From: Goddard Space Flight Center
Posted: Monday, June 4, 2012
On June 5, 2012, at 6:03 p.m. EDT, the planet Venus will do something it has done only seven times since the invention of the telescope: cross in front of the Sun. This transit is among the rarest of planetary alignments and it has an odd cycle. Two such Venus transits always occur within eight years of each other and then there is a break of either 105 or 121 years before it happens again.
The moments when Venus first appears to cross the limb of the Sun and the moments it leaves, known as ingress and egress respectively, are historically the most scientifically important aspects of the transit since comparison of Venus's journey viewed from different points on Earth provided one of the earliest ways to determine the distance between Earth and the Sun. The transit is also helpful to scientists today: NASA's Solar Dynamics Observatory (SDO) will be watching the June 2012 transit to help calibrate its instruments as well as to learn more about Venus's atmosphere.
Since the points at which Venus will first touch and later leave the Sun is known down to minute detail, SDO can use this information to make sure its images are oriented to true solar north. Orienting instruments is a constant adjustment game for telescopes in space, since their original position can be shifted during launch. Various calibrations throughout the two years SDO has been in space have left the scientists confident that the instruments are highly accurate, but making sure that Venus appears in the SDO images exactly where scientists know it should be will help make sure SDO's orientation is accurate to within a tenth of a pixel.
Second, the SDO team can use the lightless center of Venus to help calibrate what is called the point spread function of the telescope. This function describes how much light leaks from one pixel into others around it. Since there is no light emitted from the very center of Venus as it crosses the Sun, it serves as a perfect test case for an area of the image where the pixels should remain black. By measuring how much light bleeds into those pixels from the rest of the Sun, the SDO team will have a better sense of how to correct for that. These measurements also help us to understand the black drop effect -- in which a tiny black spot appears to connect Venus to the limb of the Sun -- that bedeviled scientists' attempts to measure the exact position of Venus during transits in the 18th and 19th centuries.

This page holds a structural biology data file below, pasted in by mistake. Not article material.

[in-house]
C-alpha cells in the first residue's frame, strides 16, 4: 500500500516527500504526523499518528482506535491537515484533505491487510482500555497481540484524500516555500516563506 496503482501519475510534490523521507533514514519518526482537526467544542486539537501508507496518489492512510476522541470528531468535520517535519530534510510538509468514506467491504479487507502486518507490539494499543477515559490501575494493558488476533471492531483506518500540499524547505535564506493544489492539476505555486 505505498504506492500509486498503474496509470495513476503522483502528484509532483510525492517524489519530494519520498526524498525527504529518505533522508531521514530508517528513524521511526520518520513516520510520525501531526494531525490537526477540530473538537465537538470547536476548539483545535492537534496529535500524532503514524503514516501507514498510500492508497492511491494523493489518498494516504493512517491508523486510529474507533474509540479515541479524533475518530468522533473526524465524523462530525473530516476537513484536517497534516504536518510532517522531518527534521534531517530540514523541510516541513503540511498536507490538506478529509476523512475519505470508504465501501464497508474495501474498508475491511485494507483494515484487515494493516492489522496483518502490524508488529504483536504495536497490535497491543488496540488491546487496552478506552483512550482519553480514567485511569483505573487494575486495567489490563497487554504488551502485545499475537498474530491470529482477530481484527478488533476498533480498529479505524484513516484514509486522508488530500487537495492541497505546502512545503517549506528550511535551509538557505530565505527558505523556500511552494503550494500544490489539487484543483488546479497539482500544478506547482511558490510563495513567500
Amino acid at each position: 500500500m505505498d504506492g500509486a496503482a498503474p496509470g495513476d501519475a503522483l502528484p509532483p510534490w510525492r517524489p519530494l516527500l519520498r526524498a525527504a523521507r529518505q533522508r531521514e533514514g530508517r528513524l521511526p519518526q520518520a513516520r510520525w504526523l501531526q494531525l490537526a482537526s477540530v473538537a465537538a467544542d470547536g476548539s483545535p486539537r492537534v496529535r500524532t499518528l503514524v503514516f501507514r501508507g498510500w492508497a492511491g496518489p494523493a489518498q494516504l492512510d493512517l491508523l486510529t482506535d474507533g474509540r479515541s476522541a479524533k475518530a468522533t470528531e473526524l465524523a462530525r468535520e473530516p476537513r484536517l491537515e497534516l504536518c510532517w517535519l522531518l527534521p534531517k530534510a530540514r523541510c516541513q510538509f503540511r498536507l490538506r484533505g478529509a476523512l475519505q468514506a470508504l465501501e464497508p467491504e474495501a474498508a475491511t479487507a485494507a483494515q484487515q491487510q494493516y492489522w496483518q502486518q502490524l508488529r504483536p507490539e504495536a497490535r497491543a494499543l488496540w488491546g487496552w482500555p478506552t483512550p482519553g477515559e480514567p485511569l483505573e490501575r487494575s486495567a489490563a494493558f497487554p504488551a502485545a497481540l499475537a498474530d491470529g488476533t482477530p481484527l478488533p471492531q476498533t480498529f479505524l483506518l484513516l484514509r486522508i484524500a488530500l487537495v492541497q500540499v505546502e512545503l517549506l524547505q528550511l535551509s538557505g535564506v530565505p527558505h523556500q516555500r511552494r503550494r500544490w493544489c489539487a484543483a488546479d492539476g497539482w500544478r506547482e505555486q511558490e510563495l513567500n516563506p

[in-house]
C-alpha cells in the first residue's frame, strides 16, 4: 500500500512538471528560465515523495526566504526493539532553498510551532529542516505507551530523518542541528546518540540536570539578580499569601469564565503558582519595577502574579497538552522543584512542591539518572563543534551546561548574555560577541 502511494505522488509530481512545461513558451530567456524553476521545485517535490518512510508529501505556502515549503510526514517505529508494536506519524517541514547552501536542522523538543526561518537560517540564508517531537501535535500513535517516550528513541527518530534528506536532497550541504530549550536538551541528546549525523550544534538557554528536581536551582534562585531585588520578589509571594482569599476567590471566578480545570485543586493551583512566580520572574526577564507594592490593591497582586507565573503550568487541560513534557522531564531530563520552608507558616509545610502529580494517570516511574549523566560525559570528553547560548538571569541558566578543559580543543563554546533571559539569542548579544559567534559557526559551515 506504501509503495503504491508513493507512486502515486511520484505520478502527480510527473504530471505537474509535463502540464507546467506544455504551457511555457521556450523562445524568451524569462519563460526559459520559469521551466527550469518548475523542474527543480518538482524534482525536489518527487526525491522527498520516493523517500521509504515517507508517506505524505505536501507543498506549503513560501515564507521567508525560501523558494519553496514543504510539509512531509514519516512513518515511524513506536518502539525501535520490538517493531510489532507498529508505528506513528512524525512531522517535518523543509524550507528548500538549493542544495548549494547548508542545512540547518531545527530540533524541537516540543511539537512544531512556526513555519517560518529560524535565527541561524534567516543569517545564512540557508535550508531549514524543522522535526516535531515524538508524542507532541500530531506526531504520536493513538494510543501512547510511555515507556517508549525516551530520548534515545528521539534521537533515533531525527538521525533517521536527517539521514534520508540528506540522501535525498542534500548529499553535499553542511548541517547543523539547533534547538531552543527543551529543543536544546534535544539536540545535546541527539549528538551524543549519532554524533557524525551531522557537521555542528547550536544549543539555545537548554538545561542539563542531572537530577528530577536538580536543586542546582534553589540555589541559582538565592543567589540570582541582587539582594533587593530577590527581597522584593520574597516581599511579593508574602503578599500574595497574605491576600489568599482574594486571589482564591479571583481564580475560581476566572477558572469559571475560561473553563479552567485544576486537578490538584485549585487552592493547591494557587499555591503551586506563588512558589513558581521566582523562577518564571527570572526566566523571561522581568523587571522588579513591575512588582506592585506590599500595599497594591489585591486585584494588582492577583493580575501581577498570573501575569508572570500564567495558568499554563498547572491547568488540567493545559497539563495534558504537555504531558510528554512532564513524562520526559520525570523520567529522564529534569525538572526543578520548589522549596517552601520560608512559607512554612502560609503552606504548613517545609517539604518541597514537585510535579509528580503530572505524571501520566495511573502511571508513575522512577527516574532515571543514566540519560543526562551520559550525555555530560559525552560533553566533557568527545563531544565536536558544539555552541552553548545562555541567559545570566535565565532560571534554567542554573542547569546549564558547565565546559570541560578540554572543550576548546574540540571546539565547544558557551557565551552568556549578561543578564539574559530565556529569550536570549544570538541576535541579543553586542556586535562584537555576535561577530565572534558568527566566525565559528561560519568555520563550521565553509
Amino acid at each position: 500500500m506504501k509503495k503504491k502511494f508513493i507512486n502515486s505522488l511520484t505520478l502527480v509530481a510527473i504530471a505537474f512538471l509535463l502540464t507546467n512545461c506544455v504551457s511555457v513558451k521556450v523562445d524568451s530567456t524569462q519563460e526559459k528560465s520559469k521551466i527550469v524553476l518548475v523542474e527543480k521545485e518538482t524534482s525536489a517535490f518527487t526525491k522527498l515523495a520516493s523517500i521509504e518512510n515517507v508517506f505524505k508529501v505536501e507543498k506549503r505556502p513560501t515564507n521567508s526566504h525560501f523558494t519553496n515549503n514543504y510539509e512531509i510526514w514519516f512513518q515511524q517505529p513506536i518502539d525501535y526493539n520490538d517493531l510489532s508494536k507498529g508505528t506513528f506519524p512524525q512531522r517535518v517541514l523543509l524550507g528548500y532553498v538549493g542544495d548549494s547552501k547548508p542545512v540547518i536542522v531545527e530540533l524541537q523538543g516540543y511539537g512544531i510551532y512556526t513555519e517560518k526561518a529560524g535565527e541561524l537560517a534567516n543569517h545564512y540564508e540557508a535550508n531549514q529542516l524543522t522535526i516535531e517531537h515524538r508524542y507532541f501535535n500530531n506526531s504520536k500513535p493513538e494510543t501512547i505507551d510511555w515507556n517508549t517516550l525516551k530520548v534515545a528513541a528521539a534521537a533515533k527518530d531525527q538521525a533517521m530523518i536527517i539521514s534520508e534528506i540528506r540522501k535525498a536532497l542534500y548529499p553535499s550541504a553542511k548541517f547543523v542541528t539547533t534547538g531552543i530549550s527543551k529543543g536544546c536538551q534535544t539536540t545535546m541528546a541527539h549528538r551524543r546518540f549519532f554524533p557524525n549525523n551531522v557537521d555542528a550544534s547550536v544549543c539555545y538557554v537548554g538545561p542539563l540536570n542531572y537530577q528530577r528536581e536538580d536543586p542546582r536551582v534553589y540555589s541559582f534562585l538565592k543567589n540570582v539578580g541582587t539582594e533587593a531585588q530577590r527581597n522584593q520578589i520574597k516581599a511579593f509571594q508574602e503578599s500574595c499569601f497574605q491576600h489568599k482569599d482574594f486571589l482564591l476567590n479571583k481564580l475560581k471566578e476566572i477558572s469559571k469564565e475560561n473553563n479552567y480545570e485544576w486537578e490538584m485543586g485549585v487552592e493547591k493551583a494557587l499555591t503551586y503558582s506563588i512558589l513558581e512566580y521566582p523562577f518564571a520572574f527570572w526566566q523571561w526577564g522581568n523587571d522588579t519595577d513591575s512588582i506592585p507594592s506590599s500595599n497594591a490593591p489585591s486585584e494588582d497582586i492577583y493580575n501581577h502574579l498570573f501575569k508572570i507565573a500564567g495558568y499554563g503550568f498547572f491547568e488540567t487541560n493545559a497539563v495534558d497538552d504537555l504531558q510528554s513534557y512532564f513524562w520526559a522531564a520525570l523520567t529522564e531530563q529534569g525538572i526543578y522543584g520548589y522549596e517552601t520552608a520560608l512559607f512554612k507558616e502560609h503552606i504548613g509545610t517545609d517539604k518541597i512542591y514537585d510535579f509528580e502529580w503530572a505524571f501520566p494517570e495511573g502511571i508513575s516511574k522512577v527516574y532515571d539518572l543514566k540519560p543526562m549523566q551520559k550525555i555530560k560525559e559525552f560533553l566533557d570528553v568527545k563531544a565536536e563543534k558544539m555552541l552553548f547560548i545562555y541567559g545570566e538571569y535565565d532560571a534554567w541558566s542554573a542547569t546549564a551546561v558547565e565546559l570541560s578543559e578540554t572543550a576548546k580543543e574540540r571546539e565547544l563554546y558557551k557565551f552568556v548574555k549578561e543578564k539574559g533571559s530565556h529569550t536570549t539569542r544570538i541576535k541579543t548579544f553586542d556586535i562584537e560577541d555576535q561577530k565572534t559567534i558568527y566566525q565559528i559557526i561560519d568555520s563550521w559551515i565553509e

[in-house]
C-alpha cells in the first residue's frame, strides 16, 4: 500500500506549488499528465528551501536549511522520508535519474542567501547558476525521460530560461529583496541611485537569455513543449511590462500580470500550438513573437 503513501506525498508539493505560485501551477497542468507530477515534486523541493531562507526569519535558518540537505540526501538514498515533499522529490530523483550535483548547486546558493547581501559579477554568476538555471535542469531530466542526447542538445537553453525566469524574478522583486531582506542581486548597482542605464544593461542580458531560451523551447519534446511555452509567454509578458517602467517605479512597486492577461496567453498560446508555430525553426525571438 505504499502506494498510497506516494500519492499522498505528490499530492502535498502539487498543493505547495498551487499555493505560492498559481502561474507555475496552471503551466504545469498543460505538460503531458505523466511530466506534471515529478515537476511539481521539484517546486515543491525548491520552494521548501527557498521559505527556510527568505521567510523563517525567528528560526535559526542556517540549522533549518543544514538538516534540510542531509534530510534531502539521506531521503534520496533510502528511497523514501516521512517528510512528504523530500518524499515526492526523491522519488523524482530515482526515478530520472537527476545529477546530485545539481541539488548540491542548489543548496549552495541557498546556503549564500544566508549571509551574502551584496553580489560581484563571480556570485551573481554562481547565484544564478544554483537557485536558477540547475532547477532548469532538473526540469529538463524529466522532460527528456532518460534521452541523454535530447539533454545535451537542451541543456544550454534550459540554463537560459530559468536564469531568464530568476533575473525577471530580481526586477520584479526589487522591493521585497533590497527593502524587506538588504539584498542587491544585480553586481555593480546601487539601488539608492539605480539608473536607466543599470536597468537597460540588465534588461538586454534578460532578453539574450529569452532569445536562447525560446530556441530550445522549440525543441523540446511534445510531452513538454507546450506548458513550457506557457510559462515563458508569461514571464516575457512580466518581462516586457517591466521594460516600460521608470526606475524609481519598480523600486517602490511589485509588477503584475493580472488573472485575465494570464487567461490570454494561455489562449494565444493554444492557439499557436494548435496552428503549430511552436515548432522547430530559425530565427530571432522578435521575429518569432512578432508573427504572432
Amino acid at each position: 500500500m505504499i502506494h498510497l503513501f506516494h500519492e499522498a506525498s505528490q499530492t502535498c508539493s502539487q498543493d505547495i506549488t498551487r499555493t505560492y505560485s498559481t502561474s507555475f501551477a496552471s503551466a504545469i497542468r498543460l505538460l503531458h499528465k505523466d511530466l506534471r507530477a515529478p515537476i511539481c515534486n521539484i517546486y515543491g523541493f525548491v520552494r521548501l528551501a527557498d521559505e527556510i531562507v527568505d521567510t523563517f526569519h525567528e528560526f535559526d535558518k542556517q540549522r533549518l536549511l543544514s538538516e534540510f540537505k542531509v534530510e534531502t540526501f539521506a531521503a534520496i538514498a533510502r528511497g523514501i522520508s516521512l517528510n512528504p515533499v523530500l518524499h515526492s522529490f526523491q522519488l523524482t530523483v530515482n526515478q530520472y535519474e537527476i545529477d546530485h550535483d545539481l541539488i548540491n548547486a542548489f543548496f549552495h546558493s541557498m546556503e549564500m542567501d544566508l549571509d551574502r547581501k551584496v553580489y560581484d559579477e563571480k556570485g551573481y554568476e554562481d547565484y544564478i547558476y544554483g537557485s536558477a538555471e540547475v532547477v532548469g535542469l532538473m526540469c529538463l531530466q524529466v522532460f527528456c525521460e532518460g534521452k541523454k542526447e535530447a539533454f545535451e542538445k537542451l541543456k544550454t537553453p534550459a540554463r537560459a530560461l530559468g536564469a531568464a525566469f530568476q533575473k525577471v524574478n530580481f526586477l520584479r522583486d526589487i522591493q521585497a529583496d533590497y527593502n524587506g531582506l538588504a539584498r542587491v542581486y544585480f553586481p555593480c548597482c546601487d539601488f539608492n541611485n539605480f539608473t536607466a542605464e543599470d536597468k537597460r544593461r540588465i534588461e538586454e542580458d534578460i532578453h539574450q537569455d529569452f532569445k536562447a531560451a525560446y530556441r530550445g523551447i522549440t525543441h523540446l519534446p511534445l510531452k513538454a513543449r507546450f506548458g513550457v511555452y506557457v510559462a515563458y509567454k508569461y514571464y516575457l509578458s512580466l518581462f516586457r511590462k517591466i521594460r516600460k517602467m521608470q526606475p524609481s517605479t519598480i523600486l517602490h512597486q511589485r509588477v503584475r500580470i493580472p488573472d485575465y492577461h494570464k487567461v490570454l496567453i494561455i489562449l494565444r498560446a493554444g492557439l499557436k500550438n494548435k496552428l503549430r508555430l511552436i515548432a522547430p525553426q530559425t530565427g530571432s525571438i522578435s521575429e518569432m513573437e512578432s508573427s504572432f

And last, the SDO team hopes to learn more about Venus's atmosphere as it is partially transparent to the extreme ultraviolet light observed by the telescopes on SDO. Venus will appear to be a little bigger in longer wavelengths (such as 304) as compared to shorter wavelengths (such as 171). This difference tells us how much oxygen is in Venus's atmosphere.
More information from SDO about the Venus transit (and SDO footage of the transit available June 5 and June 6): http://venustransit.gsfc.nasa.gov/
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